This is the incredible story of a UK pub site that was once picked up and moved up the road a few metres.
Why, you ask? To make room for an M&S. That's a lot of effort for spenny finger food.
Of course, there were other reasons why the medieval venues were shifted - but that didn't stop the project from sparking outrage amongst the locals.
The pubs in question are The Old Wellington Inn, built all the way back in 1552, and its extension known as Sinclair's Oyster Bar.
Today they sit in an area of the northern city called Shambles Square - which is ironic considering its backstory itself is a little shambolic.
You see, the medieval site - previously known as the Old Shambles - was in an area of Manchester that was hit by the WWII blitz.
Amazingly, the Shambles survived and stood for decades as examples of the city's heritage.
But in 1974, officials decided to knock down much of the old property in the area to make way for the massive Arndale Shopping Centre.
Thankfully, city planners decided against getting rid of The Old Wellington Inn and Sinclair's Oyster Bar.
Instead, they were jacked up for a road to run underneath in the newly created Shambles Square.
The infamous watering holes continued to be enjoyed by locals and tourists alike, but in 1996, tragedy struck once more.
In June of that year, an IRA bomb was detonated in the nearby area, damaging many of the surrounding buildings.
Once again, the old pubs managed to survive and only suffered minor damage.
When it came to restoring the city in 1999, architect and civil engineer duo Ian Simpson and Martin Stockley came up with an entirely new plan for the Shambles.
They wanted to quite literally pick the pubs up and move them 70 metres up the road. It's safe to say many people were apprehensive about the idea.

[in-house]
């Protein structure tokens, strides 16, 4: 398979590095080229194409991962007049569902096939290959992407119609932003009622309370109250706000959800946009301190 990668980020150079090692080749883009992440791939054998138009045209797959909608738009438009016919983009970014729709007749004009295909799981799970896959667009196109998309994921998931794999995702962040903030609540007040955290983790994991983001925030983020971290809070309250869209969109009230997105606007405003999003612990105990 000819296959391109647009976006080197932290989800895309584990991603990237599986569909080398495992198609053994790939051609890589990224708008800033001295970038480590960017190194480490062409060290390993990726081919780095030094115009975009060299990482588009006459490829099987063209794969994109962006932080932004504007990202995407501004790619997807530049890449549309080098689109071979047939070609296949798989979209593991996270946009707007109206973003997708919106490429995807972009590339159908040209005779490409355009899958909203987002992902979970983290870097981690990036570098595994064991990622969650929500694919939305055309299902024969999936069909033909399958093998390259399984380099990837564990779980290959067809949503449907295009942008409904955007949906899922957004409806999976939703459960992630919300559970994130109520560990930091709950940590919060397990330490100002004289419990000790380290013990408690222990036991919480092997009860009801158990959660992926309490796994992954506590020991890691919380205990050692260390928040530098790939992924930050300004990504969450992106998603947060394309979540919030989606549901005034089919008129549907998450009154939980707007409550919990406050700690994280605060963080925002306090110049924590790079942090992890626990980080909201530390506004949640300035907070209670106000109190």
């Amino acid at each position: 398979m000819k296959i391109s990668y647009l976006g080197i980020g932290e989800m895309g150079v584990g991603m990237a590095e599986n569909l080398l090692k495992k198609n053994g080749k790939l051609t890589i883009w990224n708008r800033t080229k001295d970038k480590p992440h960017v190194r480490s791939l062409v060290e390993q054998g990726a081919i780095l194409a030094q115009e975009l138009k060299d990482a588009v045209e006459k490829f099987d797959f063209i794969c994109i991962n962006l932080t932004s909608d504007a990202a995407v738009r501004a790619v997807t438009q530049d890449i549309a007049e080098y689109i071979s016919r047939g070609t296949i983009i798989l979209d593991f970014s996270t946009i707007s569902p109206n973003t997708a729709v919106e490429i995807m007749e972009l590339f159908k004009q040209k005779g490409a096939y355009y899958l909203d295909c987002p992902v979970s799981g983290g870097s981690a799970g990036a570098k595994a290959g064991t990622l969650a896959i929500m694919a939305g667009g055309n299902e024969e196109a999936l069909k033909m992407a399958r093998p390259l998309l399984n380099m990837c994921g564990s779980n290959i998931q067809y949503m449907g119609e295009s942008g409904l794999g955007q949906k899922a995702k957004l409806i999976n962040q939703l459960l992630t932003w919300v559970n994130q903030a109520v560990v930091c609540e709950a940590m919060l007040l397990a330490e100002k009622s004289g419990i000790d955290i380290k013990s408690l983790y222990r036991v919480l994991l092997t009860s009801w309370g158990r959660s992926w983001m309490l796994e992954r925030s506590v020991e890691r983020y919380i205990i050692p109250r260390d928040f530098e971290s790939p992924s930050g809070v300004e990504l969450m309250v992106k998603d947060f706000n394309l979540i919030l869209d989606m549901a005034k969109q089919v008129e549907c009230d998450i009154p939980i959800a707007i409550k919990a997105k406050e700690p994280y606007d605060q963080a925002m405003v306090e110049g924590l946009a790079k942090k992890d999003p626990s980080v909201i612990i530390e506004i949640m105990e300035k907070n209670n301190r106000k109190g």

According to Manchester Evening News, one member of a civic society suggested it would create a sort of 'Walt Disney historical ghetto'.
What's more, one of the key reasons for the move was to make way for the redevelopment of a Marks & Spencer store.
But those behind the project were given permission to do so regardless after arguing that the pubs weren't in the right place.
Stockley told the outlet: "Although a lot of the other competitors were very shy of doing it, we said they’re in a completely inappropriate place.
"So we thought let’s move them to a part of the city where they will feel more comfortable, by the cathedral."
As you might have guessed, the job wasn't an easy one to execute.
Alison Nimmo - who was on the team that oversaw the project - said: "It had to be moved slate by slate, peg by peg, stored and then put together again."
And this included 'all of the creaky floorboards and skewiff windows, doors that didn’t quite fit'.
"It had to look really authentic in the way it was then put back together again," she added.
Although some were apprehensive about the development, the team pulled it off - so well, in fact, that it convinced those who weren't initially keen on the idea.
Aidan O’Rourke, a former member of the civic society, said: "There really wasn’t any choice when it came to moving them.
"They looked out of place where they were - a bizarre juxtaposition of medieval pubs in a concrete wasteland.
"I was sceptical at first, but when I saw they were being placed in an L shape with a new courtyard space in front I thought it worked very well. It was a good solution.
"They are a big tourist attraction now, but I think it’s important people know the history and what happened."
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